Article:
Belgium at 'real risk of deindustrialisation', leading CEO says

Belgium at 'real risk of deindustrialisation', leading CEO says
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The CEO of a major Belgian construction company has warned that Belgium and indeed Europe as a whole are at "real risk of deindustrialisation" due to Europe's soaring energy costs and the protectionist legislation recently passed by the US.

In an interview with l'Echo, Etex CEO Bernard Delvaux claimed that there is a "real worry" of numerous energy-intensive businesses going bankrupt in the near future if appropriate government aid is not forthcoming, and suggested that without urgent government intervention an increasing number of European companies will likely relocate to the US or Asia to take advantage of lower energy costs — a possibility he described as "very dangerous for Europe".

"What is very disturbing is that while in Europe, the [energy] price remains three or four times that of before [the energy crisis], the United States has only had a 20% increase in the cost of energy, and Asia even less," Delvaux said. "For several months, the energy-consuming industrial groups that have the choice have been reducing their activity in Europe to go produce elsewhere."

He added: "It is more as a citizen than as the boss of Etex that I want to sound the alarm. We are facing a real risk for the industry in Europe."

Divided we fall

Delvaux also heavily criticised the tendency of several European countries to "go it alone" in their attempts to cope with Europe's energy crisis, and specifically condemned France's unilateral decision to cap energy prices as well as Germany's commitment to spend €200 billion to protect its own industry and citizenry.

Furthermore, he claimed that the European Commission's proposal to relax EU state aid rules would only further exacerbate the existing economic imbalances within the EU.

"This balance of power between continents and between European countries risks being to Belgium's disadvantage," Delvaux said. "I have seen the idea of a relaxation of the state aid rules, which, I imagine, amounts to telling Germany and France that they can continue to do what they are doing."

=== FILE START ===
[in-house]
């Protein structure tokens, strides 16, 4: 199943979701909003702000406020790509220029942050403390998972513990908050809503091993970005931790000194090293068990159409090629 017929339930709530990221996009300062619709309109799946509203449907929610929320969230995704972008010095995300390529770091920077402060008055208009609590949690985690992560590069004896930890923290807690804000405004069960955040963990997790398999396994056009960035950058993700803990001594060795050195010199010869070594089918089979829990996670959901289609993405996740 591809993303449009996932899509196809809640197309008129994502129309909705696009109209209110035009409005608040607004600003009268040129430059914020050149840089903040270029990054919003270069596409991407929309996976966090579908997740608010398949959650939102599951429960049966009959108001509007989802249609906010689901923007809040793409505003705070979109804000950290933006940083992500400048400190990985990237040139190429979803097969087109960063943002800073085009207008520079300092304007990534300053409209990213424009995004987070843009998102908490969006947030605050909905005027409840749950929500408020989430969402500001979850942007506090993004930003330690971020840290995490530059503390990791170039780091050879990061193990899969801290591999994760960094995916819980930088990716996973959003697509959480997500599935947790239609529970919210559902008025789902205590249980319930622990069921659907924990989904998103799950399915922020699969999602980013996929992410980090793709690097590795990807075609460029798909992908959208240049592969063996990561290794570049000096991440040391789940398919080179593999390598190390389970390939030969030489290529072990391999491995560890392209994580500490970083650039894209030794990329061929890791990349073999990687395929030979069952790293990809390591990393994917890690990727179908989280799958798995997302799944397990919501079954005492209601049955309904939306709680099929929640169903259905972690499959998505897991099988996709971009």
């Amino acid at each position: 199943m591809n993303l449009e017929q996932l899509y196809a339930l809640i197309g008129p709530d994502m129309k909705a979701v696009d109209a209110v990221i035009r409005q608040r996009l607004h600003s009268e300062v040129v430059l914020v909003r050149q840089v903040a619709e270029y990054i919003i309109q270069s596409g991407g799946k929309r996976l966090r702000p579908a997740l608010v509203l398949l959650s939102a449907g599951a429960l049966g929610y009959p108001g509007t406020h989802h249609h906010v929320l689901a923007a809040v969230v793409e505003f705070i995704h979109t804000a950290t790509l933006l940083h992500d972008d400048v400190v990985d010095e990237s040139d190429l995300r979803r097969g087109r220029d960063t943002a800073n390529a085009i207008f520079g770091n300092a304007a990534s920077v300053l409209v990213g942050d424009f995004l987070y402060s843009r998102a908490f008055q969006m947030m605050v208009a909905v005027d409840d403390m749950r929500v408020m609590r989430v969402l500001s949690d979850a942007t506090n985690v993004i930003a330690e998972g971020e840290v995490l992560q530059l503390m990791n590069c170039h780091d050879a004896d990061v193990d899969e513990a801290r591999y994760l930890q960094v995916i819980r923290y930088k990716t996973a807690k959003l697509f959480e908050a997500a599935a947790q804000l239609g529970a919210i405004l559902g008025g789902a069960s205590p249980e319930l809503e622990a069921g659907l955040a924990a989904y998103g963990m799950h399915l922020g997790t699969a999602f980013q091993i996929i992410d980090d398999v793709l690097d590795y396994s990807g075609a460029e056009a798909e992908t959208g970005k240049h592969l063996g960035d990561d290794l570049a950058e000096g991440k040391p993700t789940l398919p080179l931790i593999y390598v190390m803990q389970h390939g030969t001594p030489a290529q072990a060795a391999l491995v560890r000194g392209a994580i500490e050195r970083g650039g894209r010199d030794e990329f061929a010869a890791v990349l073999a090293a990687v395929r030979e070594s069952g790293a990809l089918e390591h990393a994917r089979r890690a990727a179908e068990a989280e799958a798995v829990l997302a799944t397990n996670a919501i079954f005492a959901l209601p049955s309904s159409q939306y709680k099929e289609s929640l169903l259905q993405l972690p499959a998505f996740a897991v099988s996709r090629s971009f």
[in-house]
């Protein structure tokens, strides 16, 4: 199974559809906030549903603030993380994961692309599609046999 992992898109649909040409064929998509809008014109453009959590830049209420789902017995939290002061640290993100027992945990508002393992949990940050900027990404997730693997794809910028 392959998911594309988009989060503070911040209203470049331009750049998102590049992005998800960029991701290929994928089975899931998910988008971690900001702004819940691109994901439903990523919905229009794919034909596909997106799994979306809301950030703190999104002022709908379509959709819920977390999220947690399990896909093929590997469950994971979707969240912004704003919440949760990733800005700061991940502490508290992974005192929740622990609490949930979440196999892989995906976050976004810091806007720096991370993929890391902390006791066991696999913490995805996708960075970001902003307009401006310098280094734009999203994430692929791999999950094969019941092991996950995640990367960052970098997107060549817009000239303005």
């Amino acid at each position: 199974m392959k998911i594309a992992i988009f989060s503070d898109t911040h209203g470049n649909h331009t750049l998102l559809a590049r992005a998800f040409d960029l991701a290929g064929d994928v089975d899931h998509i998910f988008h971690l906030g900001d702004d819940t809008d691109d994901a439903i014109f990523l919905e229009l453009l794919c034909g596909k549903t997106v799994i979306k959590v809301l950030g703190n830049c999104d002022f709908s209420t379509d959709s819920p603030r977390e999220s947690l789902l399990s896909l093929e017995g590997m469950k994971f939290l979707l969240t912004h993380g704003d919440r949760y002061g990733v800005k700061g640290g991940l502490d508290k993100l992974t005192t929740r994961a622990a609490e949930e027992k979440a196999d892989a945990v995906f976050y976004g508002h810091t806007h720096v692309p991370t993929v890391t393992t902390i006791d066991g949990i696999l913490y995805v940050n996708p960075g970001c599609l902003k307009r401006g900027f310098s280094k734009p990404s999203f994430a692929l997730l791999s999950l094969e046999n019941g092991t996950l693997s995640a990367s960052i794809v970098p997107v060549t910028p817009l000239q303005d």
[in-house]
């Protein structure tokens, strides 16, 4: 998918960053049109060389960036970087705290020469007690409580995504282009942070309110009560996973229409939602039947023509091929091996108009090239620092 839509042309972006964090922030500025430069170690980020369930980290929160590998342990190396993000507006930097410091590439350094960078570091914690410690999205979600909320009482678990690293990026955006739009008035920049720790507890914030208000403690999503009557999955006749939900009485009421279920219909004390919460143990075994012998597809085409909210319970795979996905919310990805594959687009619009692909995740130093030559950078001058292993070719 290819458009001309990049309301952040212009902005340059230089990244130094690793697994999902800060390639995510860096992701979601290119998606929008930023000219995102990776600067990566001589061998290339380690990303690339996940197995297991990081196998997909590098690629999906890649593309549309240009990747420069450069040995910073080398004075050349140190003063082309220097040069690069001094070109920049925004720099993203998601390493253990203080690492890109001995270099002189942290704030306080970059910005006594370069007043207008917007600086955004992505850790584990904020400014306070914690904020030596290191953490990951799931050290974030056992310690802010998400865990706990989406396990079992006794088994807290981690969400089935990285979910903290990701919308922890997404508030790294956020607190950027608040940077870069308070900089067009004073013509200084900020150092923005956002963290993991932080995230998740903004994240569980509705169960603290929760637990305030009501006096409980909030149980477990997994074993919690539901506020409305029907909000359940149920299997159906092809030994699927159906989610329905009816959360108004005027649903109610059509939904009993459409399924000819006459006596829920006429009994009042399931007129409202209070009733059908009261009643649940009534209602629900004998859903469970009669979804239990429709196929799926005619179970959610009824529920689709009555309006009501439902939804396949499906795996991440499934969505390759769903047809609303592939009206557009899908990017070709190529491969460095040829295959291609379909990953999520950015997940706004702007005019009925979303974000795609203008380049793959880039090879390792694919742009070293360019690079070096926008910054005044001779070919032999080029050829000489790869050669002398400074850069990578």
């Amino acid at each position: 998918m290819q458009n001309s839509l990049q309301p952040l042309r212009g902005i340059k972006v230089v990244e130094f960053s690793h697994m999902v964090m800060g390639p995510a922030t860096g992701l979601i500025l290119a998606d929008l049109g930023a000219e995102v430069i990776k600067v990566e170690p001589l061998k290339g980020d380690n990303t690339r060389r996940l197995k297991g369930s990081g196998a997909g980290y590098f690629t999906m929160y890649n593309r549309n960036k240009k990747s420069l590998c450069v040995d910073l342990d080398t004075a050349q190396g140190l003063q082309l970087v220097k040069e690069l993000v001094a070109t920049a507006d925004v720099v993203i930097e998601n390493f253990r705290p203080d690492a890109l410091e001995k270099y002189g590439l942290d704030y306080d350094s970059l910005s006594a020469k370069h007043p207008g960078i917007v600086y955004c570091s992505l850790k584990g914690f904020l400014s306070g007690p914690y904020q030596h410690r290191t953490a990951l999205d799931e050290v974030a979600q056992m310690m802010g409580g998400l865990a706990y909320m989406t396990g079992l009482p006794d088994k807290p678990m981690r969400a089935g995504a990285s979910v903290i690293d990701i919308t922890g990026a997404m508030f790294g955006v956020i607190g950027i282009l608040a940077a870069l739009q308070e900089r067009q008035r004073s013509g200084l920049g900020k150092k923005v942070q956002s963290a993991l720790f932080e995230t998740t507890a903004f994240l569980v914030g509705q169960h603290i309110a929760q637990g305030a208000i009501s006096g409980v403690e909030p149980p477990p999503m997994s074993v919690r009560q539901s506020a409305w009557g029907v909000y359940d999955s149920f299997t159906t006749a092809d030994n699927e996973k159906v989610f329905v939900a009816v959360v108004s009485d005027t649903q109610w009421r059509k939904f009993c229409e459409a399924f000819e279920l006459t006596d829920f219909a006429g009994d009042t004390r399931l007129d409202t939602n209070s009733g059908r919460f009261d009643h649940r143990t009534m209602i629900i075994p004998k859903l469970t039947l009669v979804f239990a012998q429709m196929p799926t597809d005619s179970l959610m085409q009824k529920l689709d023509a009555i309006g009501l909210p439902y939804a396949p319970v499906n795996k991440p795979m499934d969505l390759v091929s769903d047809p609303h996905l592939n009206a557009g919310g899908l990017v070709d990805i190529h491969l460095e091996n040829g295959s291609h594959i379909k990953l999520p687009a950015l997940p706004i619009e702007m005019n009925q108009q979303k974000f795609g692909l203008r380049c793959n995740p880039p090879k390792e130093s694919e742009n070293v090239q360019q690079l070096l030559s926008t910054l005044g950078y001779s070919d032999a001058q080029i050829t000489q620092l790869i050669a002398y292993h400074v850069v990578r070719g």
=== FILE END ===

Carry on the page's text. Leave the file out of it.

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Delvaux also suggested that the European Commission's recent plan to create European Sovereignty Fund, although a welcome prospect, would not solve the urgent problems currently faced by Europe's industry.

"This fund will not produce its effects until ten years from now," Delvaux explained. "This is not an answer to the problems that we will encounter in the short term in countries that are not able to massively help their industry."

One immediate short-term measure advocated by Delvaux, however, is the introduction of an energy price cap, "ideally at the European level, by default at the Belgian level". He described this as "undoubtedly the most suitable temporary solution, even if it risks costing the Member States".

He added: "In the absence of a European solution, we must take our fate into our own hands, and create the conditions for Belgian industry to remain competitive. I understand that we have to help the citizens, and therefore automatic indexation for low and medium salaries goes without saying."

"But we must prevent companies that may be generating a lot of activity and a lot of jobs from leaving us. Because if they do, they will do it quickly, and they will take one or two generations to come back — if they come back."

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